As Bianca grew, my mother headed towards death.
Soon, rather than working overtime on professional issues, I stepped up my HD advocacy, although always behind the scenes because of the enduring fear of genetic discrimination.
I still spent much time away from Regina and Bianca, yet I also learned to manage my week more efficiently. I reserved special moments for them, especially on the weekends.
Raising Bianca along with Regina and watching her grow into a teenager have brought me great pride and joy. There is no more important task for parents.
Although no life is risk-free, we are profoundly relieved and grateful that she will never have HD.
In my work as chair of the history department at the University of San Diego (USD), I always say “family first” to co-workers needing time off to attend to critical matters such as an ill child.
A clear purpose
In the 18 months since I exited the “HD closet” and announced the adoption of a second academic field, I’m once again reshaping my career.
I’ve reflected deeply on what professional ambition means for me. Whereas career was once top priority, today I think a lot more about human solidarity.
At home, this means keeping the focus on family. In the academic venue, it’s about viewing career as a service to students, the profession, and society. In HD advocacy, it’s a collaborative effort to speed up the discovery of treatments to save tens of thousands of people like me from the disease.
My shift in attitude results partially from my experience as a parent and the perspective on life maturity provides.
However, the fight against HD also plays a very significant role.
I especially comprehend the importance of HD when I attend conferences such as last February’s Ninth HD Therapeutics Conference, sponsored by the CHDI Foundation, Inc.
With hundreds of participants focused on the single goal of defeating HD, the feeling in the room was electric – indeed, almost surreal. The atmosphere was so intense and the connections among the participants so strong that I felt as if I were communicating telepathically with some of them.
Similarly, learning that yet another person has died from HD or juvenile HD strikes me in the pit of the stomach and redoubles my sense of urgency as an advocate.
My academic career began as a search for professional and personal fulfillment fueled with a passion for Latin America and its history. My investigation into the history of science, technology, and medicine – which includes my HD advocacy and, in this blog, an ongoing, firsthand account of living at risk – transcends the professional and the personal. It builds awareness about the global, cutting-edge efforts to improve brain health.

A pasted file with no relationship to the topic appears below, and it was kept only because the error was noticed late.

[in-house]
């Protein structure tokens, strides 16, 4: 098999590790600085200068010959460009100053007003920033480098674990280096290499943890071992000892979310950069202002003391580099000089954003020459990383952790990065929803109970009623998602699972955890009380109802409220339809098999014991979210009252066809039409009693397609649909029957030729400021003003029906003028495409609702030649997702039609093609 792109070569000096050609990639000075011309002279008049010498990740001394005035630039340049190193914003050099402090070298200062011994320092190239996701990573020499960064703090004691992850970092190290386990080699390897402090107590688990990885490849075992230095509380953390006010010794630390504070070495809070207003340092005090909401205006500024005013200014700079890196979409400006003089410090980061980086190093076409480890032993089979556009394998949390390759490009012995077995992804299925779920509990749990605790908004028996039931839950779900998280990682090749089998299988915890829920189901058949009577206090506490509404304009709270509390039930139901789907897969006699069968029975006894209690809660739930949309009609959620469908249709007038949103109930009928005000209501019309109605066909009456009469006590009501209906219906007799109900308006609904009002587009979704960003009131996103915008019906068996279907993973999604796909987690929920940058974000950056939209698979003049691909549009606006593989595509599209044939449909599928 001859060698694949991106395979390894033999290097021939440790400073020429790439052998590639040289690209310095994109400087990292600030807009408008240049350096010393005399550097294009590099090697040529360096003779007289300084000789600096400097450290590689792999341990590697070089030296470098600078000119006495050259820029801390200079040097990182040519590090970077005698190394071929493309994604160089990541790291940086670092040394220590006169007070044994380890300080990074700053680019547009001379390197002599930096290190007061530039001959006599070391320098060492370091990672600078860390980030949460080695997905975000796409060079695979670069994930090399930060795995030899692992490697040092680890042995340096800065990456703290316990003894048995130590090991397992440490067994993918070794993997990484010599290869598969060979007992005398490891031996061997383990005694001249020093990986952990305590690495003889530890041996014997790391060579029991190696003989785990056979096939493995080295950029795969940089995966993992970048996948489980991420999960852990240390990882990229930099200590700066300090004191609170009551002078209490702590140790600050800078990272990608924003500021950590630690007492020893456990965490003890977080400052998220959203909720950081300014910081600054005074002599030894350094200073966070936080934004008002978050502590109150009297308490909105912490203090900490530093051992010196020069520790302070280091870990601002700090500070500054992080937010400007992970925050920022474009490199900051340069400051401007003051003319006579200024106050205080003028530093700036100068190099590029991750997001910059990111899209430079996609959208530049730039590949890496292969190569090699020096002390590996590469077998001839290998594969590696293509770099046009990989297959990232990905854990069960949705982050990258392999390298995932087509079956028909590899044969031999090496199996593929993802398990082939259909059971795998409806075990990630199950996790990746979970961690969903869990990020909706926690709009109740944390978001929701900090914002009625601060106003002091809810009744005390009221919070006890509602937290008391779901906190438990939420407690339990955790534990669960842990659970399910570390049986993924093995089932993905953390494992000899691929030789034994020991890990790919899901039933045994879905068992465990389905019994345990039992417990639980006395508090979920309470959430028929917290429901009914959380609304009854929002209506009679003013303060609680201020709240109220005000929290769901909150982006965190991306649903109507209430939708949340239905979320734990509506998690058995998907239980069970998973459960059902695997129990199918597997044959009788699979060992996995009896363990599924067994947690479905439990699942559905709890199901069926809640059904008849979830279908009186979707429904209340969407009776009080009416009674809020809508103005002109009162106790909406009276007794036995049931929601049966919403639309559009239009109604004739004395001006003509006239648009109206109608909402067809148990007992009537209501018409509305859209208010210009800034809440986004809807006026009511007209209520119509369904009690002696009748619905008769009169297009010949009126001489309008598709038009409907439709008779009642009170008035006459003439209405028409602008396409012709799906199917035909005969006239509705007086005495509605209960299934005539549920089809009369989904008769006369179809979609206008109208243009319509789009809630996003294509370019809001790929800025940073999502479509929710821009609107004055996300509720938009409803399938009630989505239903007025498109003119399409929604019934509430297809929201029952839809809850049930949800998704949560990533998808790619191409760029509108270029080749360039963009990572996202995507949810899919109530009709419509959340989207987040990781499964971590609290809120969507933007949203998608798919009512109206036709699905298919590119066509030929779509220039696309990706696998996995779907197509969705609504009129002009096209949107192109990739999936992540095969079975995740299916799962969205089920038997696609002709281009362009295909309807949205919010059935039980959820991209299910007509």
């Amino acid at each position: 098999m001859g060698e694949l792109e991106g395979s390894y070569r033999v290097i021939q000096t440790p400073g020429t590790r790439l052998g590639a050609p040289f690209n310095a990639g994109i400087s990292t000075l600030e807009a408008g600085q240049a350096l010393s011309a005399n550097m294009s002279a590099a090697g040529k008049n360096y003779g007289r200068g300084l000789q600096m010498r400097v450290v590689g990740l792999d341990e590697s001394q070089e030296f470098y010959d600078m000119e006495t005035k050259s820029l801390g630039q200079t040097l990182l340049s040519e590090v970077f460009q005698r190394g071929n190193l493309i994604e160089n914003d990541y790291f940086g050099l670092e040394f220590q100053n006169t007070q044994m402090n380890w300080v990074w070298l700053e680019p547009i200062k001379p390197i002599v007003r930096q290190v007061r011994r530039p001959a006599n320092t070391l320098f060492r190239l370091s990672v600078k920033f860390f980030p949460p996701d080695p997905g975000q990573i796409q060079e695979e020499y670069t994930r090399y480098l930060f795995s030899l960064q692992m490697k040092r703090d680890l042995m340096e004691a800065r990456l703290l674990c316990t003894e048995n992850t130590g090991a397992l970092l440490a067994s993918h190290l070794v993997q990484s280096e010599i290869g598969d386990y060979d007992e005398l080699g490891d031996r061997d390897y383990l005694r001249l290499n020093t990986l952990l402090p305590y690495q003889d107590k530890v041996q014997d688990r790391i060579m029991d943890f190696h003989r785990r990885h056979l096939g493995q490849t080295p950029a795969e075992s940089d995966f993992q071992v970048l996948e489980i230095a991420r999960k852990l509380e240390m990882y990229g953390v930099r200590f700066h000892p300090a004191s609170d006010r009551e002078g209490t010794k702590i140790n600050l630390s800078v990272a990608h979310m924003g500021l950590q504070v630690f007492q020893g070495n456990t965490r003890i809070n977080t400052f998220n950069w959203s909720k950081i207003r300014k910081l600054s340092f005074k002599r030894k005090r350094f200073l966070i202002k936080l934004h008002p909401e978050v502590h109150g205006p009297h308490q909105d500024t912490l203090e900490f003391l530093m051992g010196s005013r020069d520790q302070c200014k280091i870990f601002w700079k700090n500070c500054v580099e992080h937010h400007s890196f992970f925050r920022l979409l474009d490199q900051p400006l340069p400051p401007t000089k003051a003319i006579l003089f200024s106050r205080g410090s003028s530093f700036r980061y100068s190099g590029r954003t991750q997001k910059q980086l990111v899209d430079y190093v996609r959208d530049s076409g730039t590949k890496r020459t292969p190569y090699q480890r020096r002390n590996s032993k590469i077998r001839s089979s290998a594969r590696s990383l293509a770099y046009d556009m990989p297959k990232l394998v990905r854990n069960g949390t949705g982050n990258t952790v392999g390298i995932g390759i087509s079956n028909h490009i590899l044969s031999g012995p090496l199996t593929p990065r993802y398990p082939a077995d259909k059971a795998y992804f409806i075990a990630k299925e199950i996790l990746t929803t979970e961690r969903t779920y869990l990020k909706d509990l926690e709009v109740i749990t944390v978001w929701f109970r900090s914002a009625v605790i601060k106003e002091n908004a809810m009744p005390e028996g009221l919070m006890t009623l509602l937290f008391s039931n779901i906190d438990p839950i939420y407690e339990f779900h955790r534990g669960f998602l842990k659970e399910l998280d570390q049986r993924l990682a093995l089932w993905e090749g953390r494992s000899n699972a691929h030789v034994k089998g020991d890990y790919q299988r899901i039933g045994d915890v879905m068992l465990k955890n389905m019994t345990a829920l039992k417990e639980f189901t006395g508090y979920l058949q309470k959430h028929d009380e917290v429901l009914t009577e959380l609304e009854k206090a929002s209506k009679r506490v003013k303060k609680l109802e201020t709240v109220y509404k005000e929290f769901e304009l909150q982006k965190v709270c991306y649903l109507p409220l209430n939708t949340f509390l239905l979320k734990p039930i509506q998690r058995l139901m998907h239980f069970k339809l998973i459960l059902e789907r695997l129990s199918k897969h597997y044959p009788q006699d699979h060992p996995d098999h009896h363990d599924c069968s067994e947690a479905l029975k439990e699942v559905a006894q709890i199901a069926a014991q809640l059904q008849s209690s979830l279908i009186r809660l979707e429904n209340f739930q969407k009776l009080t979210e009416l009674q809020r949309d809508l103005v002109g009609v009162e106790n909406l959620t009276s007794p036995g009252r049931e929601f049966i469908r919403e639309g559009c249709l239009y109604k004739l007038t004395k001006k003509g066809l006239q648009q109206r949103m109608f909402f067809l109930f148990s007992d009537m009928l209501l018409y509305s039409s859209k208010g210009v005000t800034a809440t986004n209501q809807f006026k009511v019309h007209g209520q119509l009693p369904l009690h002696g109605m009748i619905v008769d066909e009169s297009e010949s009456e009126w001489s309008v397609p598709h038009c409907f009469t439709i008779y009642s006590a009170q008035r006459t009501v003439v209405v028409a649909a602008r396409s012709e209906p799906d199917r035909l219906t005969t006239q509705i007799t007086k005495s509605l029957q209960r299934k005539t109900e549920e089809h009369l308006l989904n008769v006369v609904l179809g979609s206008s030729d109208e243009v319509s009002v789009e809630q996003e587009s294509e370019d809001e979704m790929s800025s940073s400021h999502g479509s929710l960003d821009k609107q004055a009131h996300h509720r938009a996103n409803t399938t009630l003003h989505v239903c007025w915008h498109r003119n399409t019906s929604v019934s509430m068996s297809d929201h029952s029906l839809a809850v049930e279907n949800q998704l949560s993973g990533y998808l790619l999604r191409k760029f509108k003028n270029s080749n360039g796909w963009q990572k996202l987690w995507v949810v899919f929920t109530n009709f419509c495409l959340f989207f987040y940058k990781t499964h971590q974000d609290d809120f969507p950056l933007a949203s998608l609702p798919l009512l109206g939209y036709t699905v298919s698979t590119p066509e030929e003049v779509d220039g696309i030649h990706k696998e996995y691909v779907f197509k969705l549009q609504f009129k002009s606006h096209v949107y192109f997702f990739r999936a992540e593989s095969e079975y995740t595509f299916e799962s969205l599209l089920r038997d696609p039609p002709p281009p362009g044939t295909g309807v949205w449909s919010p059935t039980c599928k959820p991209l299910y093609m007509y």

In short, I now have a clear purpose.
Melding career and activism
My reshaped career melds my professional training with my advocacy work. As I wrote recently, at work I raised concerns about the long-term effects of head injuries suffered by college football players.
On April 3, I attended a USD-sponsored panel discussion on ethics and genetic testing, with a focus on the direct-to-consumer genetic testing service 23 and Me. Last November the federal Food and Drug Administration ordered the company to stop selling its saliva connection kit and genome service because the agency said it had failed to demonstrate the tests’ accuracy. I made an audio recording of the USD event and took photos of the participants, who included fellow faculty members as well as two deans. I plan to report on the event in this blog. This is the first time that I have covered a USD event as an HD blogger.
During the 2014-2015 academic year, I will be on sabbatical, that is, freed from teaching and administrative duties to focus exclusively on research and related projects. During that period I plan to work on a long-gestating book on former Brazilian revolutionaries who have come to positions of power. I also aim to continue my HD advocacy, and I will prepare a new course tentatively titled “A History of the Brain,” a subject not being taught in our History department nor in any science department.
I hope that course, to be taught after I return from leave, will inspire students to become historians and to build awareness of the centrality of the brain in our lives, as well as produce more humanistic, historically-oriented science majors.
In general, I feel a growing desire to help guide young people – surely a function of being a father of a teenager and a veteran professor, but also of my solidarity work in the HD movement.
Riding a whipsaw, but content
On April 10, I flew to Providence, RI, to take part in a conference at Brown University marking the 50th anniversary of the U.S.-supported Brazilian military overthrow of the democratically elected President João Goulart.
This was the first meeting related to Brazilian studies I had attended in more than four years. The long hiatus was caused by my growing interest in the history of science, technology, and medicine.
It was also the first time I took part in a Brazilian studies event where people knew about my HD status. I received words of encouragement from several colleagues, including some who have made donations to the cause. I felt very much at ease, and I was thrilled to feel some of my old passion for Brazil return and to catch up with my colleagues.
I also brought to the conference a much sharper mental focus, obtained thanks to my participation in events such as the HD Therapeutics conferences, which, because they represent completely new and highly complex material about a life-or-death matter, require enormous concentration, energy, and openness to different perspectives.
By sheer coincidence, on April 12 the Rhode Island chapter of the Huntington’s Disease Society of America (HDSA) held its inaugural family education day at Butler Hospital, also in Providence. I took part, giving a presentation titled "Opportunities for HD Advocacy."
You can watch my presentation in the video below. For other presentations from the education day, click here to visit my Vimeo video album of the event. (I'll be adding additional presentations from the event in the next few days, so be sure to refer to the album again.)
Opportunities for Huntington's Disease Advocacy: A Presentation by Gene Veritas at Butler Hospital from Gene Veritas on Vimeo.